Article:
Receiving Social Security Disability Benefits for PTSD
Have you been the victim of or a witness to a traumatic event that has caused you to develop Post-traumatic Stress Disorder (PTSD)? Is your PTSD so severe that it affects your ability to work? If so, it is possible that you could qualify for Social Security Disability (SSDI) benefits if you meet certain criteria.
What is PTSD?
According to the American Psychological Association, PTSD is a mental anxiety disorder that develops in some people after they experience or witness a traumatic event such a violent crime, military combat, a severe accident or a natural disaster. The event traumatizes the person so severely that they experience symptoms such as flashbacks or nightmares, extreme fear, avoidance of all things that might remind them of the event, drastic changes in mood, insomnia, or concentration and memory problems.
SSDI for PTSD
The Social Security Administration (SSA) maintains an accepted list of severe medically determinable impairments which gives SSA workers guidelines to use in determining a claimant’s eligibility for SSDI benefits. PTSD is recognized by the SSA in their mental health listing of anxiety disorders. The criteria outlined in the listing is incorporated into the SSA’s 5 step process for awarding SSDI benefits. PTSD claimants are subject to the following process:
- Determine if the claimant is working at or above the Substantial Gainful Activity (SGA) level as defined by the SSA in the year they file. In 2017, the SGA level is $1170 a month from employment.
- Determine if the claimant’s PTSD symptoms significantly limit their ability to perform daily living activities and/or basic work activities such as sitting or standing, reaching, pulling or pushing, lifting or carrying, and simple cognitive reasoning.
- Determine if the claimant’s PTSD meets the criteria outlined in its listing of severe medically determinable impairments. This determination comes from a careful study of the claimant’s medical records which must include thorough documentation of at least one of the following symptoms:
- generalized persistent anxiety accompanied by at least 3 the following symptoms: motor tension, autonomic hyperactivity, apprehensive expectation, or vigilance and scanning behavior
- irrational fear in connection with a particular place, activity, object or situation that persistently compels the avoidance of the stimuli.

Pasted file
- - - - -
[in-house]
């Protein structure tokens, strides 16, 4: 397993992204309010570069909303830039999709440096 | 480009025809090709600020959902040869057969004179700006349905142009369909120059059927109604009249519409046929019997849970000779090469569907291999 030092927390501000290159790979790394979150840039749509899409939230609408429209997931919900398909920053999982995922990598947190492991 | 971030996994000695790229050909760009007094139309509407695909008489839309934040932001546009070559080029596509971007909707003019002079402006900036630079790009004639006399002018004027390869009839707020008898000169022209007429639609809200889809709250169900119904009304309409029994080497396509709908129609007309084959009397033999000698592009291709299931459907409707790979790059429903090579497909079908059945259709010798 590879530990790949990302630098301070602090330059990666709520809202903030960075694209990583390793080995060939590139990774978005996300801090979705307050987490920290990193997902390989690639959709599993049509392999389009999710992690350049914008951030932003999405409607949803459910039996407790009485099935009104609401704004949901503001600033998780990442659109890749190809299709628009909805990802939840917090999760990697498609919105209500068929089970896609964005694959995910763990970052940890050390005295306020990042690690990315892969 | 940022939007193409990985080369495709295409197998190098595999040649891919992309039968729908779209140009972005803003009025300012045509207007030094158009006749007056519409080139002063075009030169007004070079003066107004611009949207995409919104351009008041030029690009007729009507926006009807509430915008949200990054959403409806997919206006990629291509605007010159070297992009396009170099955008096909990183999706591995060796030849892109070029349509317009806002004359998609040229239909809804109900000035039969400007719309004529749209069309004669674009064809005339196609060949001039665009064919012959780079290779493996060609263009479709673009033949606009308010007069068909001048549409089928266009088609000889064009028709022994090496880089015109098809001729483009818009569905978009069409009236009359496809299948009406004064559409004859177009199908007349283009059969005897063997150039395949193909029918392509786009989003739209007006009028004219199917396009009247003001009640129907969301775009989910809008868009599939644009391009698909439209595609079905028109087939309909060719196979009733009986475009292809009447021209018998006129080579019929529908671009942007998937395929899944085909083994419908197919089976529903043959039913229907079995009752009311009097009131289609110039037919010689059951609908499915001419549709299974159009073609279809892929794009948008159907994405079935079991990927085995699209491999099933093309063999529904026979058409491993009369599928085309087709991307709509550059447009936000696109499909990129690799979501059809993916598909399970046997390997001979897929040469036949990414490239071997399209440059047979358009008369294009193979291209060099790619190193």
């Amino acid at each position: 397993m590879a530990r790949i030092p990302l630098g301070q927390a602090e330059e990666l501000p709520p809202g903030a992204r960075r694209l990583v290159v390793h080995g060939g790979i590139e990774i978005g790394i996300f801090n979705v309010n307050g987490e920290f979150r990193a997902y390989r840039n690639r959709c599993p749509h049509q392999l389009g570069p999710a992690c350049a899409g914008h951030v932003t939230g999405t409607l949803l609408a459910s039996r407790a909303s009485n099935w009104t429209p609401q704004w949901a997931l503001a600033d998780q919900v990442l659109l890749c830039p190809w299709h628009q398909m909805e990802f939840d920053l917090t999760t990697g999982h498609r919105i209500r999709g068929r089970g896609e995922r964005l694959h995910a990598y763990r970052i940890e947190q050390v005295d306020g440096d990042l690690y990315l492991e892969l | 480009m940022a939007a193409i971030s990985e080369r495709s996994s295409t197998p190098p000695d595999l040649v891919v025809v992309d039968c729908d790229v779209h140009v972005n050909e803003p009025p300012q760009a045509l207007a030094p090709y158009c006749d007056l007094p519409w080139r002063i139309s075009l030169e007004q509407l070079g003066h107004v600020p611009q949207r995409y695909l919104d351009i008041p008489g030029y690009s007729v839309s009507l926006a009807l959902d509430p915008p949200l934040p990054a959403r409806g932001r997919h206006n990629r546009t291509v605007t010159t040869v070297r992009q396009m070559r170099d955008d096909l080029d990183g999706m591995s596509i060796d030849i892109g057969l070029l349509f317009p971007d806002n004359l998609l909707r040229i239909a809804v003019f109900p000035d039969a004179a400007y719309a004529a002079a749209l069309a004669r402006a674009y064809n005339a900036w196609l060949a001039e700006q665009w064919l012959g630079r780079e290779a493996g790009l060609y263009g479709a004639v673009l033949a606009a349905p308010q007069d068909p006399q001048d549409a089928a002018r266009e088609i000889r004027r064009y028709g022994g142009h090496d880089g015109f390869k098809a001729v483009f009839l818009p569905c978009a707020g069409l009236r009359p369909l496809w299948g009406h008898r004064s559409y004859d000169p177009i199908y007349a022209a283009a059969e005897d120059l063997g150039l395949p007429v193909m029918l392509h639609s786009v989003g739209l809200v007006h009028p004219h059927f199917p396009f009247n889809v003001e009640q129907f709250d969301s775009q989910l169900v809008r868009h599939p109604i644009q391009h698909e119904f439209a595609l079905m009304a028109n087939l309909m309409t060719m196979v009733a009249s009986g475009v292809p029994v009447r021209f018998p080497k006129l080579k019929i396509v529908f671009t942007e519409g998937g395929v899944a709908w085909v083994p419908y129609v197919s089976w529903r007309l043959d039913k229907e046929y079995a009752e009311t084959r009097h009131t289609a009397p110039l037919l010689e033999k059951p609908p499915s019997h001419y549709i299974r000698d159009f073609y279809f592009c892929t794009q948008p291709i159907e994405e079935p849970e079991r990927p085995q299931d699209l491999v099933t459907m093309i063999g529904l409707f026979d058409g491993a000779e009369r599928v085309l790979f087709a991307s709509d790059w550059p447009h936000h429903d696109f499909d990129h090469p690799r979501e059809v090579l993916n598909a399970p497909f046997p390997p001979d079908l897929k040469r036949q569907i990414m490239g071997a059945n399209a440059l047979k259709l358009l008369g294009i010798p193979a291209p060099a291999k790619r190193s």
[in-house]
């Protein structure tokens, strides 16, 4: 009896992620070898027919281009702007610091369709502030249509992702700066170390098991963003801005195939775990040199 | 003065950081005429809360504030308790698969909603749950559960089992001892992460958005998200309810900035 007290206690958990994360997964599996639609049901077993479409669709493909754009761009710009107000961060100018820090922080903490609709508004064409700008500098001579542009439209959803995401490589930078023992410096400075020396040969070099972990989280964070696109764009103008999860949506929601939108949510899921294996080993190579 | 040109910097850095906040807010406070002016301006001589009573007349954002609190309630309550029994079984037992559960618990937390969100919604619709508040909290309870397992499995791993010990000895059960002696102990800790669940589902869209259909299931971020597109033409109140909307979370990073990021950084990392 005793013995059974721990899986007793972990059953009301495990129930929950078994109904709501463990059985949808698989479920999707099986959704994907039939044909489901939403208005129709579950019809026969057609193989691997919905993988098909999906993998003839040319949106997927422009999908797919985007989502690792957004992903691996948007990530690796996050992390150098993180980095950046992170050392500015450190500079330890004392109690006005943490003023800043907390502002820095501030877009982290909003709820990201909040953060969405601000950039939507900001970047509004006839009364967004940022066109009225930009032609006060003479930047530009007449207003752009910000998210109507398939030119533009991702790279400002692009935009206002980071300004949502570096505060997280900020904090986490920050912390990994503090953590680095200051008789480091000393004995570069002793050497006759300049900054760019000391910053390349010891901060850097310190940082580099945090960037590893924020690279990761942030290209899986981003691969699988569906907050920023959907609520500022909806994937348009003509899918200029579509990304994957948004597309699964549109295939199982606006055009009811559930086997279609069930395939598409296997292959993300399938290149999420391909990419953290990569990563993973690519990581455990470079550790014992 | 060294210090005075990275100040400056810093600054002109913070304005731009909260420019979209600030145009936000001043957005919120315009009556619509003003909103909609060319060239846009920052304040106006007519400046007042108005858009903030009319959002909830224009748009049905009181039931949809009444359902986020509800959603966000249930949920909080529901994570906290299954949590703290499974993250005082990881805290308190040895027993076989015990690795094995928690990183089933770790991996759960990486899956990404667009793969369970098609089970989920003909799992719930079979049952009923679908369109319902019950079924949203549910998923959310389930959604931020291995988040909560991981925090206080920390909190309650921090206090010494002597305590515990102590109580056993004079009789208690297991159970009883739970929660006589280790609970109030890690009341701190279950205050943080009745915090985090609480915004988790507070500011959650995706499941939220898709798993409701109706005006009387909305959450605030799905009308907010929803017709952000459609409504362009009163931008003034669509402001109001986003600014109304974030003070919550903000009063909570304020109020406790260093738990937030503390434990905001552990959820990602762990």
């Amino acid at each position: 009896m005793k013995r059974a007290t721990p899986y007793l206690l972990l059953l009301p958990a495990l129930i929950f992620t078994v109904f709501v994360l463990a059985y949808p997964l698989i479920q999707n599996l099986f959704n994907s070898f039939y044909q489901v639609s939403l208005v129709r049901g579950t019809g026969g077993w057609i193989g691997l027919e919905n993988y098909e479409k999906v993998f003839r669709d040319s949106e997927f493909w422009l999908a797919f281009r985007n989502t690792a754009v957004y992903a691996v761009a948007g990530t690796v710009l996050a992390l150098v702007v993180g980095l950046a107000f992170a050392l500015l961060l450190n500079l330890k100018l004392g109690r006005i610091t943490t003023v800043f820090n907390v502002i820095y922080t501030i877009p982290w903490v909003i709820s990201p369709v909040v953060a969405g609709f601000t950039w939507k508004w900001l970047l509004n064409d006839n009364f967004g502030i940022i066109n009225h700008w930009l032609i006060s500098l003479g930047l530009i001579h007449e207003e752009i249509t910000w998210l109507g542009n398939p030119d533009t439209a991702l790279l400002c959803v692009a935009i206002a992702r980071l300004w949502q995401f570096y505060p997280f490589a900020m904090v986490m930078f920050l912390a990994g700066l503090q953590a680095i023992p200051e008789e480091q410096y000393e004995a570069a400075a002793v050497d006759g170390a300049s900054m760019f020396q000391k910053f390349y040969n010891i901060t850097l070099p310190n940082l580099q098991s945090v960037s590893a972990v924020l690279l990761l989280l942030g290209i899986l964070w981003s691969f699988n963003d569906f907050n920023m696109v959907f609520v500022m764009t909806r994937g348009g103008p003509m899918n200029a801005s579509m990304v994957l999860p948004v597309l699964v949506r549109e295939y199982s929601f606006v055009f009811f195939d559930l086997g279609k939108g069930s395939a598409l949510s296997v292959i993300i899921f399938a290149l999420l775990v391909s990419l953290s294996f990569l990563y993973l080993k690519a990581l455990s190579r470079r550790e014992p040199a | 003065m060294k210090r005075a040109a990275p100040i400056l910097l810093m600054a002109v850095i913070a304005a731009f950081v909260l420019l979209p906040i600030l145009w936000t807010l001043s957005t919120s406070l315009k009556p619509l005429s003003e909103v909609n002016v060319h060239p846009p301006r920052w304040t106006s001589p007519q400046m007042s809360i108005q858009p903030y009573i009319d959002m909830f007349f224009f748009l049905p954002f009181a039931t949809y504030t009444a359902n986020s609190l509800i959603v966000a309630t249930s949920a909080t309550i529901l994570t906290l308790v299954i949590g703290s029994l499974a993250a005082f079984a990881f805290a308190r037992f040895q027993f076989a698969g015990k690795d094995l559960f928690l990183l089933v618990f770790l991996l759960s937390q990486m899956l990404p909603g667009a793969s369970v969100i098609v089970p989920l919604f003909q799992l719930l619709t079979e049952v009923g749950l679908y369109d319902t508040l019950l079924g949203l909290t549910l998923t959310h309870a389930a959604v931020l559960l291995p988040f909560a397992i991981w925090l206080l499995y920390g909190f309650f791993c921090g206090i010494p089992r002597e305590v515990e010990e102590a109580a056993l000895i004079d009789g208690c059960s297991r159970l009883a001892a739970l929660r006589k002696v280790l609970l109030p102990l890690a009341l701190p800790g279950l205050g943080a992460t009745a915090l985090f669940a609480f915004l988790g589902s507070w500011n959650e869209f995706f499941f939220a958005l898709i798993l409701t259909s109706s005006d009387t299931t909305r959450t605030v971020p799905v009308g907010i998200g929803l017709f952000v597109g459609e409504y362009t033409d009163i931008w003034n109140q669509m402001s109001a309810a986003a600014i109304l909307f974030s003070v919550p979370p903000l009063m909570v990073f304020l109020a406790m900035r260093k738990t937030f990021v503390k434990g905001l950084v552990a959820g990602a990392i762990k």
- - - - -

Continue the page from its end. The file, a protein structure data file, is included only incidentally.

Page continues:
- severe panic attacks brought on by the sudden onset of extreme apprehension, terror, fear, and paranoia. Panic attacks must affect the claimant at least once a week
- extreme distress caused by recurring compulsions or obsessions
- intrusive memory recall of the traumatic experience
The claimant’s medical records must also show that their PTSD causes them to experience “marked” limitations in at least 2 of the following aspects: daily living, social functioning, maintaining concentration, pace or persistence, or experiencing recurring episodes of decompensation; or they have to prove that their PTSD makes them completely unable to function outside their home.
- Determine if the claimant is still able to do work they may have done in the past despite their problems with PTSD.
- Determine if the claimant is able to do other types of work based on their age, education, prior work experience, and/or mental and physical capabilities.
Getting Help with Your Claim
PTSD is a complicated disorder and affects individuals differently. It can be difficult to diagnose and treat. These things make getting approval for SSDI more difficult. Approval is dependent upon presenting the best evidence that shows the severe impact PTSD has on your life and on your ability to work. An experienced SSDI attorney knows the documentation you will need to prove your claim and will work with you to gather it. The chances of benefit approval greatly increase with the help of an experienced attorney. If you have PTSD and need assistance getting SSDI benefits, contact us today and let us see if we can help you get what you need.